Georgia on My Mind: St. Simons Island

A 2014 aerial photo of the King and Prince on the Atlantic Ocean. It still looks like this despite the hurricanes. | King and Prince courtesy photo

Despite being hammered by 2016 and 2017 hurricanes, St. Simons is doing just fine. Named for a Spanish monk, this gorgeous and historic island is located just off the coast of Georgia.

It is the largest of a chain of Georgia barrier islands known as the Golden Isles. Other islands in the chain are Jekyll, Little St. Simons and Sea Island.

Accessible by highway from the mainland, the St. Simons of today is a peaceful resort town with its streets sheltered by a mature canopy of moss-draped coastal live oaks and full of quaint shops and restaurants. Its earlier history, however, was far from peaceful.

For at least two millennia, it was a Native American fishing ground. In the 18th century, it was the venue for the rival imperialisms of the new British colony of Georgia and the Spanish in Florida, based in St. Augustine. The area was known as the debatable land so Georgia’s founder, James Oglethorpe, established Fort Frederica in 1736 on St. Simons to control the shipping lanes.   

During the War of Jenkins’ Ear in 1742, Spanish and British forces clashed on the island. Fort Frederica’s troops defeated the Spanish, ensuring Georgia’s future as a British colony. Today, the archeological remnants of Fort Frederica are protected by the National Park Service. Rangers conduct a fascinating tour there.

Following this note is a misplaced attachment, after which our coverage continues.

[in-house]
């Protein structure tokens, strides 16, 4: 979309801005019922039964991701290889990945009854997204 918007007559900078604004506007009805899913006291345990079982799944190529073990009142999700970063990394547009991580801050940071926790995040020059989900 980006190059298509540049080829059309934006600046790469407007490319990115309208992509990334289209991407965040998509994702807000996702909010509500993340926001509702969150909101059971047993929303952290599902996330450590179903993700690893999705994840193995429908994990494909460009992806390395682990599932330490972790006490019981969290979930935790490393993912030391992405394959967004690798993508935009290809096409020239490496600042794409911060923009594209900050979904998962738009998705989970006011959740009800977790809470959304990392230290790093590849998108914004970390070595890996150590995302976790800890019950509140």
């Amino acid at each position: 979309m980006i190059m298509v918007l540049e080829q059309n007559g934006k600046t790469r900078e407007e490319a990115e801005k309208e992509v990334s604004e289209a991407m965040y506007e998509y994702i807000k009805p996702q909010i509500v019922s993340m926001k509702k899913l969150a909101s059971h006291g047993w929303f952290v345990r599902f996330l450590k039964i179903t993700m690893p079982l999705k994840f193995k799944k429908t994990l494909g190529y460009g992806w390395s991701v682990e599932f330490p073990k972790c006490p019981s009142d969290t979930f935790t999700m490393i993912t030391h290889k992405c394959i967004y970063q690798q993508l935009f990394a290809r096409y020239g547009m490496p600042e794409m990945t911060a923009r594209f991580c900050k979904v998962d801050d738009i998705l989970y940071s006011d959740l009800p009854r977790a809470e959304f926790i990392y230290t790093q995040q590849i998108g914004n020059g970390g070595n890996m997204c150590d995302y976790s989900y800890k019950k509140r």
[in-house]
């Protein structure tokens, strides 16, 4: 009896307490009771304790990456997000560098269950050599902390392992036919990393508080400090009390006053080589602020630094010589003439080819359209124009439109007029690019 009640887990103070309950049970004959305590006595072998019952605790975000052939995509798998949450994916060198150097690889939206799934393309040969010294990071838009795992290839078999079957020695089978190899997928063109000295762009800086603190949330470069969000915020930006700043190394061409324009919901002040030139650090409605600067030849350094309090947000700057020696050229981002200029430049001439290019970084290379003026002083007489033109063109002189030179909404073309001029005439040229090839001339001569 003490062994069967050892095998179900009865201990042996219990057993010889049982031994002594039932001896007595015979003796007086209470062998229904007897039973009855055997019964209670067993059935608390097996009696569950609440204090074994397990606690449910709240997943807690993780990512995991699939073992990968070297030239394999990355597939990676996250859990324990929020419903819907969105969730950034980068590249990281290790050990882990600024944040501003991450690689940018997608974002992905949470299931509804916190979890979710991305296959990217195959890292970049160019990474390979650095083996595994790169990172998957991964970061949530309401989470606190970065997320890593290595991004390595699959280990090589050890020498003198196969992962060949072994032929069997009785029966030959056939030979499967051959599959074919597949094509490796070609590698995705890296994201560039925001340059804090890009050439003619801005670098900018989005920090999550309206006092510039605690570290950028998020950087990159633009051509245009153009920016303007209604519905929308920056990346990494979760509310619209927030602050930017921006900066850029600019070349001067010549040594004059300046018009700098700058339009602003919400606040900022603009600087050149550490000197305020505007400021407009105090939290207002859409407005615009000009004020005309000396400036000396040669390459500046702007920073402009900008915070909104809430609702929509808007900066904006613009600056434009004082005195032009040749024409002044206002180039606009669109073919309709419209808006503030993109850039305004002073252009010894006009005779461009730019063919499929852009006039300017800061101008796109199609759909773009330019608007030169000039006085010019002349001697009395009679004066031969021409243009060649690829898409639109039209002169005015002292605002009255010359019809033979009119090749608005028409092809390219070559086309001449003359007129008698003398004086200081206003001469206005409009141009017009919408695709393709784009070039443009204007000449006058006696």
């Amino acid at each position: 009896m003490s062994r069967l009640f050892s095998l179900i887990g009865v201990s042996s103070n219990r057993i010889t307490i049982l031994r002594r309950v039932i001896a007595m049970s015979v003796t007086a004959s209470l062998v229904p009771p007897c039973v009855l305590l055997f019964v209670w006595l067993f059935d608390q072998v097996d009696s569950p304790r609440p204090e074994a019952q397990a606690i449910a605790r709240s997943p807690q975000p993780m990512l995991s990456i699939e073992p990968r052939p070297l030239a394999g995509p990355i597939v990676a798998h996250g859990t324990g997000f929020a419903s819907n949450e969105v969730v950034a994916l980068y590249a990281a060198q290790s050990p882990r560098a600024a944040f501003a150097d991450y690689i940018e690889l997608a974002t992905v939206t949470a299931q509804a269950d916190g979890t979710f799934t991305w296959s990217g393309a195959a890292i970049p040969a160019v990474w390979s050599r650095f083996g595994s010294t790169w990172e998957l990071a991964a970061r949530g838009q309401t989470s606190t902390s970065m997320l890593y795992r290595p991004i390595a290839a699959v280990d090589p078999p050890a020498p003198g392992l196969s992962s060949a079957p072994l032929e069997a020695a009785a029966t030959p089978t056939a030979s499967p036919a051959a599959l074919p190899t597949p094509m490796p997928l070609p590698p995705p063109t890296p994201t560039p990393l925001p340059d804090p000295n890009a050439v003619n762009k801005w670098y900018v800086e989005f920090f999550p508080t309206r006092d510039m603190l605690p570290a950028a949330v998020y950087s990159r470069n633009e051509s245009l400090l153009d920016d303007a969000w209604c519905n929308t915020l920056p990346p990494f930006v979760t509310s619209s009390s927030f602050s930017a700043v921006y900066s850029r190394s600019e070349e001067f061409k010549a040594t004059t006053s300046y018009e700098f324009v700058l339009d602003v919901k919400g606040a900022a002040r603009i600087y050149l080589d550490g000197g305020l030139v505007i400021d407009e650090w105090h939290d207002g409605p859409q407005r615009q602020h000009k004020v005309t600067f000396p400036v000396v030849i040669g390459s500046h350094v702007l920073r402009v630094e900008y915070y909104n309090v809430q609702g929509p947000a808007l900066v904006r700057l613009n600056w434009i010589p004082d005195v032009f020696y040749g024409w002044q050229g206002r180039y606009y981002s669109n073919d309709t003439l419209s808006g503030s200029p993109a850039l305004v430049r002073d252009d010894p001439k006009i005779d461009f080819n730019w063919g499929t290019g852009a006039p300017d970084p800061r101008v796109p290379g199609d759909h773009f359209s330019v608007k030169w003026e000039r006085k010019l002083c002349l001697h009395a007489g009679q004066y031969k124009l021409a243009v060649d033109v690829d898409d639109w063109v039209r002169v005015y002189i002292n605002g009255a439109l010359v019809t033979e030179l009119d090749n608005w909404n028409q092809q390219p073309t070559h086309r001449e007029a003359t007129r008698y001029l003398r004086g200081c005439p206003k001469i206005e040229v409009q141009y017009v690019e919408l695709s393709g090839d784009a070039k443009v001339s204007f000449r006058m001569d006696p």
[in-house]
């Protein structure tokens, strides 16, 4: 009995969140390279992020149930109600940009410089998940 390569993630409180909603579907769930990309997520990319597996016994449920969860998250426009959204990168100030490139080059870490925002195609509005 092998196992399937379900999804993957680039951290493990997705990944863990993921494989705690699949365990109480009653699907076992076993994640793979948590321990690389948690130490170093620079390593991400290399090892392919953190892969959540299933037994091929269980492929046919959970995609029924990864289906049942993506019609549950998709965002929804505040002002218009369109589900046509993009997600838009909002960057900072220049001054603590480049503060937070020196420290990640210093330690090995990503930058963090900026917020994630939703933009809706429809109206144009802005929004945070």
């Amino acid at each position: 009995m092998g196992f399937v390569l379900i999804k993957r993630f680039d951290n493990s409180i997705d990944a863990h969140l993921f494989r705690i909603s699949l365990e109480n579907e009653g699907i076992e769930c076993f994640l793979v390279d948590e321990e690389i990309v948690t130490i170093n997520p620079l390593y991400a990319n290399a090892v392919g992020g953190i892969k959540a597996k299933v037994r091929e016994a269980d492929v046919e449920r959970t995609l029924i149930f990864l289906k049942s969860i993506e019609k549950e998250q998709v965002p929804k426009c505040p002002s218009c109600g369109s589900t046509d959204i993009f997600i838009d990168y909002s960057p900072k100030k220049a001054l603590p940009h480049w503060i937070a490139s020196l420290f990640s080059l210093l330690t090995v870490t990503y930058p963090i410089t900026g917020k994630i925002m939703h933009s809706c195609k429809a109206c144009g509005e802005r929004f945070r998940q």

The island was also home to nine slavery-era rice and cotton plantations and, in the 20th century, developed into a shrimping and tourist mecca. Over the years, it has attracted preachers John and Charles Wesley, U.S. presidents, the G8 international conference, the super-rich and a cohort of smart travelers seeking a relaxing getaway.

Twenty-first century St. Simons attractions include friendly people, a great waterfront hotel, scores of restaurants, a public pier, a historic lighthouse and museum, parks, golf courses, and a shopping village. It also boasts extensive marshes, 8- to 10-foot tides, an impressive tree canopy and fine beaches with almost universal public access. A zoning ordinance that permits no building taller than its surrounding tree canopy has kept the island free of high-rise hotels and condos and gives visitors the feel of returning to an earlier era of American leisure.

Before You Go:

For a list of area attractions and tour suggestions, check and

Getting There:

St. Simons is just offshore from Brunswick, Ga. Accessible by car off Interstate 95 and U.S. 17, it is an hour’s drive north of Jacksonville, Fla. There is a large private jetport on the island and nearby Brunswick (BQK) Airport, a former naval air station, is served by Delta Air Lines. Jacksonville (JAX) and Savannah (SAV) airports are both less than an hour and a half away and have extensive connections. The closest Amtrak stations are in Jacksonville (78 miles) and Jessup (48 miles), offering Florida-to- New York service. The King and Prince Hotel can arrange for airport and train station pickups with advance notice.